resignation of the incumbency of St. Paul's and St.
Barnabas, has been published. Sir John Harington
and Mr. Gibson, on behalf of the Congregation, wrote
to Mr. Bennett on the 7th instant, objecting to his
resignation, on the ground that it was not valid in law;
that it was a mere promise, inadvertently made, and
should not be followed up. Mr. Bennett, in reply,
declared that he repudiated the temporal law as binding
on the conscience in spiritual matters; that though he
should be found wrong in temporal law, he would not
forego his obedience to the far higher court of God, and
to the Bishop's judgment that he is guilty of unfaithfulness
to the Church of England: and that he would
therefore sign the legal documents of resignation on the
25th of March. The congregation then applied to the
Bishop of London, proposing that he should "specify
what, in the administration of the services at St. Paul's
and St. Barnabas, he wished to be altered, omitted, or
supplied." They said that they desired to try in the
Ecclesiastical Courts those questions for which Mr.
Bennett had been pronounced unfaithful to the Church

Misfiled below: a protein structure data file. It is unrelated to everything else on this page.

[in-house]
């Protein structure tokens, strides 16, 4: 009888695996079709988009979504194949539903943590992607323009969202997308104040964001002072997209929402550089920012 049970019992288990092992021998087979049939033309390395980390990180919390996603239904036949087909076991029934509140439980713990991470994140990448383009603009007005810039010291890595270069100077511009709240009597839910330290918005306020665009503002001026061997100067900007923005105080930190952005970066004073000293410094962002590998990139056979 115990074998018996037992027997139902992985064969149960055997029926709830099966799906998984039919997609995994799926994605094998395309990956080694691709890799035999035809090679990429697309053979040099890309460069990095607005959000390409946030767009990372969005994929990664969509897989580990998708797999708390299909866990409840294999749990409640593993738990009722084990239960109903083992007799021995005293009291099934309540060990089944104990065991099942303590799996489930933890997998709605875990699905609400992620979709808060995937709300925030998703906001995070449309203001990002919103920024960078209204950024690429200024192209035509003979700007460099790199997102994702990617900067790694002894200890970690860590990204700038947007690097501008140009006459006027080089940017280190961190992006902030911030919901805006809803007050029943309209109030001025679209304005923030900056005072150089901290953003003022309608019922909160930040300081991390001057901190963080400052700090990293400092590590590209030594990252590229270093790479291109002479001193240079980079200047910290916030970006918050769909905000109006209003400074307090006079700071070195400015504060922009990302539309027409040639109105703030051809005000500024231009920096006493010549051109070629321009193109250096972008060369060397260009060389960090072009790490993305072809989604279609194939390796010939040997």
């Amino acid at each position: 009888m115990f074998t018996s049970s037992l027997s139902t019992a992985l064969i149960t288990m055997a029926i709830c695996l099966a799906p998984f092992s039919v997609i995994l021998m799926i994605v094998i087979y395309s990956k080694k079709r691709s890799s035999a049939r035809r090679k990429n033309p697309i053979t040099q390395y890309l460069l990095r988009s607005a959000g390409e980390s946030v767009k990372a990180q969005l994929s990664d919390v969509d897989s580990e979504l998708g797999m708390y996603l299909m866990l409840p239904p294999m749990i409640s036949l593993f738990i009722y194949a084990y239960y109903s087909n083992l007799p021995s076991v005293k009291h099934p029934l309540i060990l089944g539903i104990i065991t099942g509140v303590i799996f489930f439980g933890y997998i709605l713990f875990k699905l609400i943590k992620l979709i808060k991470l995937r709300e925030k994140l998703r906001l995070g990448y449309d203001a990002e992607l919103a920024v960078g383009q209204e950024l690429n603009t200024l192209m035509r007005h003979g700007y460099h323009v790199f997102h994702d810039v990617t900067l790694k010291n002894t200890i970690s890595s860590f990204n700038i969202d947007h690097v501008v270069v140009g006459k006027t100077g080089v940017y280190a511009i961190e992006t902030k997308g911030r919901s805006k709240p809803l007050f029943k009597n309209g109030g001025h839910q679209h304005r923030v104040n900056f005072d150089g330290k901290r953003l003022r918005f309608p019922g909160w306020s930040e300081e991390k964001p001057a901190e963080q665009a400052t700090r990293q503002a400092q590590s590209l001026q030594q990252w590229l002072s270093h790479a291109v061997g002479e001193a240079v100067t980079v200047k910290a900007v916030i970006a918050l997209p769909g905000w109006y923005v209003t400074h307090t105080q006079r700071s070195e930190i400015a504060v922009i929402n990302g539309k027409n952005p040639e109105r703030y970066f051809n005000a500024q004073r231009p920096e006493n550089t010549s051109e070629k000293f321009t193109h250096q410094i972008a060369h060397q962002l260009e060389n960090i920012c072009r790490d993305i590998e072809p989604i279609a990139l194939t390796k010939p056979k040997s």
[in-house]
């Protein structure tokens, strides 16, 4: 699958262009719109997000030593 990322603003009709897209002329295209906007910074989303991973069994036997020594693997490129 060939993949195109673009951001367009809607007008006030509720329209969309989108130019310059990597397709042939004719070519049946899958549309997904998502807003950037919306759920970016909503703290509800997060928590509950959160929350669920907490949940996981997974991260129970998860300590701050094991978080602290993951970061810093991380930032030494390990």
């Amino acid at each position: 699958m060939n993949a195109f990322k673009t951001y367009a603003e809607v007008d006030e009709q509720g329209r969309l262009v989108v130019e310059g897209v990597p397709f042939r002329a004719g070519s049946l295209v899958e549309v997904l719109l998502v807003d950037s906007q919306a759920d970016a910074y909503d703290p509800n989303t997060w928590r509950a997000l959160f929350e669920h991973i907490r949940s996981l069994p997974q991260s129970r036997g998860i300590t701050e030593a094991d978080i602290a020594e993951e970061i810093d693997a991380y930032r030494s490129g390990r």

of England; and to raise those questions with the least
possible delay and expense, admitted the facts in an
amicable spirit, contending not for victory but truth.
The Bishop, however, closed the correspondence by
declining, through his secretary, to accede to the request.
A numerously attended meeting, having for its object
the Revival of Convocation, was held at Freemasons'
Hall on the 14th. Mr. Henry Hoare presided. An
address to the Queen was moved by Mr. Dudley
Perceval, and seconded by Dr. Biber, praying, upon a
variety of considerations, stated at great length, that her
Majesty, "agreeably to the solemn pledge given at her
coronation, would issue her royal licence to the
Convocations of Canterbury and York, on their next
assembling according to custom at the commencement of
the session of Parliament, in order, that, upon their
advice, and her Majesty's assent, such steps might be
taken as should be best calculated not only to vindicate
the Church of England from the recent aggression of
the See of Rome, but to provide for the suppression
within the Church of unsound doctrine of every description,
by reason of which the Church is grievously
divided, as well for the development of her internal
resources in such wise as might best enable her to do
her proper work in promoting the salvation of souls,
and in dispelling the mists of ignorance, error, and
superstition, by the bright beams of Christ's holy
gospel." An amendment was moved by the Rev. W.
Cox, and seconded by Mr. J.J. Cummins, to the effect
that the independent action of Synods or Convocation
is not sanctioned by the laws of England; that it is the
prerogative of the Crown to convene both Houses of
Convocation, to deliberate upon such matters as may be
committed to them, but that it is equally the right of